Bangladesh to opt for Bt brinjal, Indian activists skeptical

As the Bt brinjal issue in India continues to remain tangled in the political and legal systems, Bangladesh has decided to give it a green signal. While this may sound positive for the Indian industry, activists feel otherwise


The National Committee on Biosafety (NCB), Bangladesh which is the country's regulatory authority to approve genetically modified crops, has given its approval to the commercial cultivation of the Bt brinjal. The approved varities developed by the Bangladesh Agricultural Research Institute (BARI) with the help of technology, actually transferred by the India based Maharashtra Hybrid Seeds Company (Mahyco.

This surely means a good news for Indian industry which of late has been disappointed by the continous moratorium on the Br crops. Once Bangladesh allows cultivation of GM food crops, the existing moratorium on Bt Brinjal in India will have no meaning as the transgenic variety of this popular vegetable can easily seep into Indian side through porous border. Hence, government might have to by default agree to the industry demands in the long run as in case of Bt cotton, which now is counted among the big success stories in agricultural space. This might also as well, become a good case of arguement in Supreme Court, where there is an ongoing case being batlled out between pro and anti am stakeholders.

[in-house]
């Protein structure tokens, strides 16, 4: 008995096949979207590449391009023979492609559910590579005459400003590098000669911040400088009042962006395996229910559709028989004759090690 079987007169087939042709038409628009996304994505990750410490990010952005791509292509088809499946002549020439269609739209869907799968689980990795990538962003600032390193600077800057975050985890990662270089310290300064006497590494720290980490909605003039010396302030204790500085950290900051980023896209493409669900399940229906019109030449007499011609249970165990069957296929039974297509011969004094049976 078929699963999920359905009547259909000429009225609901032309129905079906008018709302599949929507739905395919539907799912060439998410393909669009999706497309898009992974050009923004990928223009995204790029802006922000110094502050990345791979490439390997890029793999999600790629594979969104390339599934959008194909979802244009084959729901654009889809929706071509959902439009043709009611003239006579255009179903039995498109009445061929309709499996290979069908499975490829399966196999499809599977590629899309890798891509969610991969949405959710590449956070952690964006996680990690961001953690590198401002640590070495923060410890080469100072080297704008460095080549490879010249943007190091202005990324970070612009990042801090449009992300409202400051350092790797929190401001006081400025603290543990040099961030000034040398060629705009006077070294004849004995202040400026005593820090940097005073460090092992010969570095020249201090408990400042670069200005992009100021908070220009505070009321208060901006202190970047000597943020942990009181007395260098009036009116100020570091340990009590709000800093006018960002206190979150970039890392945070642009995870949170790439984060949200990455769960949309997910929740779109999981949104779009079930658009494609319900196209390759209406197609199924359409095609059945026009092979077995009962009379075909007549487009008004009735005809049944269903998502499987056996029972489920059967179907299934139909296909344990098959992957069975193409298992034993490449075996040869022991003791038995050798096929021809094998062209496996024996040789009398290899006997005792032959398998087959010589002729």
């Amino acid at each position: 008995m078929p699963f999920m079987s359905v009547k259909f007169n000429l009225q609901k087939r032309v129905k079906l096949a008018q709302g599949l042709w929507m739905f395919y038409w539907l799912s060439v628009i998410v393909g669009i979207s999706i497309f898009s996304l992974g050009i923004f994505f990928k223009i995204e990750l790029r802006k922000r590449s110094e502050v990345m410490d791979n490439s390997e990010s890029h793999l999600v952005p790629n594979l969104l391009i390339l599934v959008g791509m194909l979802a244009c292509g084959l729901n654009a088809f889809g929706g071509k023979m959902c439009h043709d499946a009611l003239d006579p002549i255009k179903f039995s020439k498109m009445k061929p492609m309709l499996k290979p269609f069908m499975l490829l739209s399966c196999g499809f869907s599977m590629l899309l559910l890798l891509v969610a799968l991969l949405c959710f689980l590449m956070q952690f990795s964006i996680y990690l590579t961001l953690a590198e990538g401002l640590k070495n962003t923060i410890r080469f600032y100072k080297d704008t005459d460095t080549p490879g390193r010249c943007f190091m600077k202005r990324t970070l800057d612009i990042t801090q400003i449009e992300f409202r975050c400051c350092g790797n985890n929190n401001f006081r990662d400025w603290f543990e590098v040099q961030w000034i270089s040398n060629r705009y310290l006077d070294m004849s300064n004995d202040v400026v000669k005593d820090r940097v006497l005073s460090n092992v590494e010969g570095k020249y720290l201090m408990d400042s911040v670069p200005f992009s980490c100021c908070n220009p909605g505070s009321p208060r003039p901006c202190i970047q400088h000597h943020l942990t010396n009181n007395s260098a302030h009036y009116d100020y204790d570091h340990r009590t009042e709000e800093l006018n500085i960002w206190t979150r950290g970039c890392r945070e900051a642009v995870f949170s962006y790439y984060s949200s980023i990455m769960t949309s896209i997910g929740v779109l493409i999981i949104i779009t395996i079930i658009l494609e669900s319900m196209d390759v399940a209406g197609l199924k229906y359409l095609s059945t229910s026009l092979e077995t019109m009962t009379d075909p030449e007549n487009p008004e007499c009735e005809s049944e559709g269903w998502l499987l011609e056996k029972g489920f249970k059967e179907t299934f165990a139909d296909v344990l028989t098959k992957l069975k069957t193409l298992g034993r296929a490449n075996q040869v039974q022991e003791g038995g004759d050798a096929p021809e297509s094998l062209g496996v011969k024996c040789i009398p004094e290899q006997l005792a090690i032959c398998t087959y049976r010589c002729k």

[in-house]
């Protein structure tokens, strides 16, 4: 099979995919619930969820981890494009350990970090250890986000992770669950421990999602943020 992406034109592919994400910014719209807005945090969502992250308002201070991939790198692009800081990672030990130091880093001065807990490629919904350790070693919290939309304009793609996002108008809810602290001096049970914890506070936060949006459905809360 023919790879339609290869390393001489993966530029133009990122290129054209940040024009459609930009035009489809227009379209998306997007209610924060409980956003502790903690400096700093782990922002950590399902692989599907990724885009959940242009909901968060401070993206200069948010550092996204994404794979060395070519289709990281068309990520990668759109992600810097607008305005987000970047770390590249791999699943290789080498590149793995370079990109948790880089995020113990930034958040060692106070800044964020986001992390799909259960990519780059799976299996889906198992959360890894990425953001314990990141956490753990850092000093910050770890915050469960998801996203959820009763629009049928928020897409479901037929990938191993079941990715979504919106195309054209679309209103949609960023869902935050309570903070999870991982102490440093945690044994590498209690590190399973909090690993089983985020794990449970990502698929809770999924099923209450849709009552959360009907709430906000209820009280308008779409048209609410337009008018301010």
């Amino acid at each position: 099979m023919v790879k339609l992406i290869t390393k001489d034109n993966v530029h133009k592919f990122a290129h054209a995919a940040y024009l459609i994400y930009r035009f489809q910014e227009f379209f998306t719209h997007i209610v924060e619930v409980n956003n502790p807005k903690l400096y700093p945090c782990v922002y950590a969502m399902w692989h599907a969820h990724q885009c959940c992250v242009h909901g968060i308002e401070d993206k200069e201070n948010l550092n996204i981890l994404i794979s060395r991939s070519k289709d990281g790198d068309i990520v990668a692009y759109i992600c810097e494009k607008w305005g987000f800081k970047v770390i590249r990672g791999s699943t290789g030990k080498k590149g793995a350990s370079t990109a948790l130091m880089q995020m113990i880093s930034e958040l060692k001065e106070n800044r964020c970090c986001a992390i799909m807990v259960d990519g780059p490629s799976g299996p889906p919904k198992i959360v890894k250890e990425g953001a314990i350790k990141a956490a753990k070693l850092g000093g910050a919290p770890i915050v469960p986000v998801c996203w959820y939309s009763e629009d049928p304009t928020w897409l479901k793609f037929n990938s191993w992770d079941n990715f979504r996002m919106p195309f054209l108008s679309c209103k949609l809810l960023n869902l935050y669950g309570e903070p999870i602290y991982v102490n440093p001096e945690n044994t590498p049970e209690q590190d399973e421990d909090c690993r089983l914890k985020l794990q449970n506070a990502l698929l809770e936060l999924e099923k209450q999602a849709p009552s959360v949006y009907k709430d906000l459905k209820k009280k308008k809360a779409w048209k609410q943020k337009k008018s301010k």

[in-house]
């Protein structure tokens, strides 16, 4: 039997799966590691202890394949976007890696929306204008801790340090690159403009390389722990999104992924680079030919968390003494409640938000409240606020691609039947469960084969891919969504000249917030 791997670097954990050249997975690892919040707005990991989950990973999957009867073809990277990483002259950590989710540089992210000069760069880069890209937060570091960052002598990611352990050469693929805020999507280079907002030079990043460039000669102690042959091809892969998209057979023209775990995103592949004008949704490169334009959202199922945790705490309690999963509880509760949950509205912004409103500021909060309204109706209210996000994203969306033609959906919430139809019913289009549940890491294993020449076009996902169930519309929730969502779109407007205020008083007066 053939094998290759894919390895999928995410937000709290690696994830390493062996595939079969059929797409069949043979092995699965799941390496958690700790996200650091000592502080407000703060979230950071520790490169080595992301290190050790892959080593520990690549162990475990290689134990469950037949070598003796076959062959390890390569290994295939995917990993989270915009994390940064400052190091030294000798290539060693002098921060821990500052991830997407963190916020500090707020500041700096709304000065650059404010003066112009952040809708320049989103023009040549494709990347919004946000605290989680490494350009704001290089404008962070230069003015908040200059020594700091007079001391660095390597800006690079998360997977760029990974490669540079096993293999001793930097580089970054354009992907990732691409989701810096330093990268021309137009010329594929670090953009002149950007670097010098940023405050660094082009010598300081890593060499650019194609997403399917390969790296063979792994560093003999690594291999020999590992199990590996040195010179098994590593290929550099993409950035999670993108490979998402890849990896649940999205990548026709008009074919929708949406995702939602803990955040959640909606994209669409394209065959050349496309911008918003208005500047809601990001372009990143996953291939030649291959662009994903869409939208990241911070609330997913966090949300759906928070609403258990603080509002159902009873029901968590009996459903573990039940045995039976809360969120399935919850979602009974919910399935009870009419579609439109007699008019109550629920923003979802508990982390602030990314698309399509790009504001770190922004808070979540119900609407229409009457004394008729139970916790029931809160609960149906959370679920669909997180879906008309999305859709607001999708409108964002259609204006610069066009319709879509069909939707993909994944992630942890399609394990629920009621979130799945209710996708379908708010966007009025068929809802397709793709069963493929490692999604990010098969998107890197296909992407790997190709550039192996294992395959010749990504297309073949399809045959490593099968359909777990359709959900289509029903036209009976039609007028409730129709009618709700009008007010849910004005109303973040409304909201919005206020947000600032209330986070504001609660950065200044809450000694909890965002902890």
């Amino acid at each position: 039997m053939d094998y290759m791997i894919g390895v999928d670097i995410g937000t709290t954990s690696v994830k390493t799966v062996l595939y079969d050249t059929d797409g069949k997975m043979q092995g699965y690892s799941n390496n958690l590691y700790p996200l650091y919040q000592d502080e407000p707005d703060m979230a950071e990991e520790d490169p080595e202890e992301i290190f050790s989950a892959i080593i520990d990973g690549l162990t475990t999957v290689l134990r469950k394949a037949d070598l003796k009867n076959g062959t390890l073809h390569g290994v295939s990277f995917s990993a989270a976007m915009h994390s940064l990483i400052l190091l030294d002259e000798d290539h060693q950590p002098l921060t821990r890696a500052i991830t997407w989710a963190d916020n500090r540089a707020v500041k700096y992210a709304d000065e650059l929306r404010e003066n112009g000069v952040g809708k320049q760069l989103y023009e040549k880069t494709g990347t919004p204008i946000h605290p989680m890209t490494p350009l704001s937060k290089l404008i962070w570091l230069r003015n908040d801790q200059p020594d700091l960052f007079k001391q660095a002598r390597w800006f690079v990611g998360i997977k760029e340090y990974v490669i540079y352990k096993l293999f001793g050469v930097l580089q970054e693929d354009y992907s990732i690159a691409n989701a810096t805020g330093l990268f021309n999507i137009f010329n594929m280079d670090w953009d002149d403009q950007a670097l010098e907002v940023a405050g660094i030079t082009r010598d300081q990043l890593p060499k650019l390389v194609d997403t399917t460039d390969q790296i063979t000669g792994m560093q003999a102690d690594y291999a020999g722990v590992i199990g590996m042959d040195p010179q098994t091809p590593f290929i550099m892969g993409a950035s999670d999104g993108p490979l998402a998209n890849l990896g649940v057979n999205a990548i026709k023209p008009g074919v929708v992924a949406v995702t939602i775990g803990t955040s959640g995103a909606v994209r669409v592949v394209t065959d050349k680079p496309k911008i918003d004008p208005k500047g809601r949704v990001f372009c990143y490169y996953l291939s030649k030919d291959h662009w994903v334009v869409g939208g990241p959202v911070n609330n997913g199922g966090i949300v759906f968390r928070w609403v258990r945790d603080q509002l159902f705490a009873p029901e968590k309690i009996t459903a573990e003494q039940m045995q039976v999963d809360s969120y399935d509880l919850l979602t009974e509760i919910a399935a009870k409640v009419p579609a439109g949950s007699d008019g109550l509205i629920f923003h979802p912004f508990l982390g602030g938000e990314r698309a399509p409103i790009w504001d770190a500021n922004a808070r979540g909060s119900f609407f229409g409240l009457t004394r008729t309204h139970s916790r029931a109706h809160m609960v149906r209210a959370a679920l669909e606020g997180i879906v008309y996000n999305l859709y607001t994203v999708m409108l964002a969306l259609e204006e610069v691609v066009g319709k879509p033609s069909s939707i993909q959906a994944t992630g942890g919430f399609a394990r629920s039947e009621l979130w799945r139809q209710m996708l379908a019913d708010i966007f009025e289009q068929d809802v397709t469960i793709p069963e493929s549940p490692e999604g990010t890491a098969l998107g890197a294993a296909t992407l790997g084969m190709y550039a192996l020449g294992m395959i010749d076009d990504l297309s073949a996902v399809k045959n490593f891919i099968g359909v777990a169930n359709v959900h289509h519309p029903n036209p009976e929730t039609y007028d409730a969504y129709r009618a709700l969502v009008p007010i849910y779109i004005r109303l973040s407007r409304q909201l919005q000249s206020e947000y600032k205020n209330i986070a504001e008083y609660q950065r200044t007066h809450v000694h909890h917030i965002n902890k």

At the same time, the anti-GM food groups based in Delhi have sought government's ntervention under international convention and protocol to halt the Bangaldesh from doing so. The organizations believe that the move may endanger rich biodiversity of entire South Asia.

Raising their concerns, the civil society groups and NGOs like Greenpeace and Coalition for GM Free India have siad that it was the same genetically modified Brinjal which was rejected in India and Philippines. "After the failure of getting this risky Bt Brinjal released in India and Philippines, the GM industry has now turned to Bangladesh. Once the transgenic variety of this vegetable gets clearance in Dhaka, it will automatically enter India illegally through porous border", said Rajesh Krishnan, co-convenor of the Coalition for GM Free India.

The activists have asked the government of India that it must take adequate measures under the Article 25 of the Cartagena Protocol on Biosafety to stop any such trans-boundary movement of the GM crop in the eventual case of Bt Brinjal cultivation in Bangladesh.


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